Another challenging task is classifying the time horizons related to risks or opportunities. As opinions differ among bonds investors, mapping the level of contribution to environmental or social impacts against the expected timeframe for risks or opportunities to materialise has helped generate alpha, Kwok says.

But corporate governance is a key issue – bondholders want to get repaid as promised, after all, and fixed income investors are exposed to the same ESG risks as shareholders. These could be bribery scandals, litigation, environmental regulation or accounting scams.

“Bondholders tend to favour a reinvestment strategy to strengthen a company’s ongoing ability to repay creditors, whereas a shareholder may be interested in maximising short-term share value through dividends, buybacks or even more aggressive options,” says Kwok.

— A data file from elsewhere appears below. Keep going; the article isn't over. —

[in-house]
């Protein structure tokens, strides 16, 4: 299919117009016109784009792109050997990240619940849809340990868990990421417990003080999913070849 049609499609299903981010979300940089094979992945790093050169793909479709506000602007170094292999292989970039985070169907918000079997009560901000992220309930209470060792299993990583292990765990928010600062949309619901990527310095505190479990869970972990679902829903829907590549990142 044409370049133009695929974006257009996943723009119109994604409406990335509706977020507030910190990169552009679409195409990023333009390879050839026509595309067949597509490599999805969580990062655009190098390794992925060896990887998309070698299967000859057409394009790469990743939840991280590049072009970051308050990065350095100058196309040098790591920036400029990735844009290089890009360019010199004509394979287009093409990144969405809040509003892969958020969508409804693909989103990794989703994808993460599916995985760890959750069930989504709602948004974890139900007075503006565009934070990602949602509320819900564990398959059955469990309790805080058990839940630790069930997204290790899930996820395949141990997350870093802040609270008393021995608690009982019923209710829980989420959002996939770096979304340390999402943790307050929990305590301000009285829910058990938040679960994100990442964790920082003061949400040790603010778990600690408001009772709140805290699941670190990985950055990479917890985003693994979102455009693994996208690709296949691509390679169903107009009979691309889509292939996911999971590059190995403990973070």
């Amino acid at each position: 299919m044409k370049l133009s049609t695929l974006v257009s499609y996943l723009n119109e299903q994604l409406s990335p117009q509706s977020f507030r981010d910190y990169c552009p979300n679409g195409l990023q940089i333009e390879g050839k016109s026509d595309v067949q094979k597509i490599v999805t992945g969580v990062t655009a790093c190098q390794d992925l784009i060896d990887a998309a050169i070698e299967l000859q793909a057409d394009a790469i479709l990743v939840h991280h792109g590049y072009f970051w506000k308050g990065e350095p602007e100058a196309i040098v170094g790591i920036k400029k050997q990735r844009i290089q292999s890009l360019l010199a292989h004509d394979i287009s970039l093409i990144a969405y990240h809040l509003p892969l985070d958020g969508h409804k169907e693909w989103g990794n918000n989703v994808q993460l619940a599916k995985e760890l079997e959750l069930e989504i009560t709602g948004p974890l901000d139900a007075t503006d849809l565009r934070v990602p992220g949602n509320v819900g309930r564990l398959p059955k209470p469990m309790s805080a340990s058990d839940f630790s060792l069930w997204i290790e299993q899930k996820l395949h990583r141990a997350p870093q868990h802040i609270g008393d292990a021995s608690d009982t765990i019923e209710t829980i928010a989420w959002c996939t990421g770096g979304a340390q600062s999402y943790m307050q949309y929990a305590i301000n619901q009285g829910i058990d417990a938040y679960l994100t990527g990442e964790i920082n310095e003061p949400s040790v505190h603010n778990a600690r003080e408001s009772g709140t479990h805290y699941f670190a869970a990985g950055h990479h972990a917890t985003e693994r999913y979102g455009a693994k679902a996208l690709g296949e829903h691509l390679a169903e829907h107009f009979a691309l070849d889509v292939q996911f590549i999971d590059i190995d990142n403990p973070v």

Negative environmental and social issues can materialise over time but take longer to show than problems with governance, agrees Scott Freedman, fixed income portfolio manager at Newton Investment Management (Newton IM).

“Inherently, bond investors are a bit more risk-averse – it takes a long time to recover from any negative drawdown,” he says. “Incorporating ESG factors helps create opportunities and has a material impact on credit quality. You’re forcing opportunities as well, and instigating disruption in sectors.”

According to Freedman, Newton IM’s fixed income and active teams often liaise with companies and analyse capital structures from a growth perspective. Working with their equity colleagues, the fixed income team may also get facetime with chief executives or chief financial officers.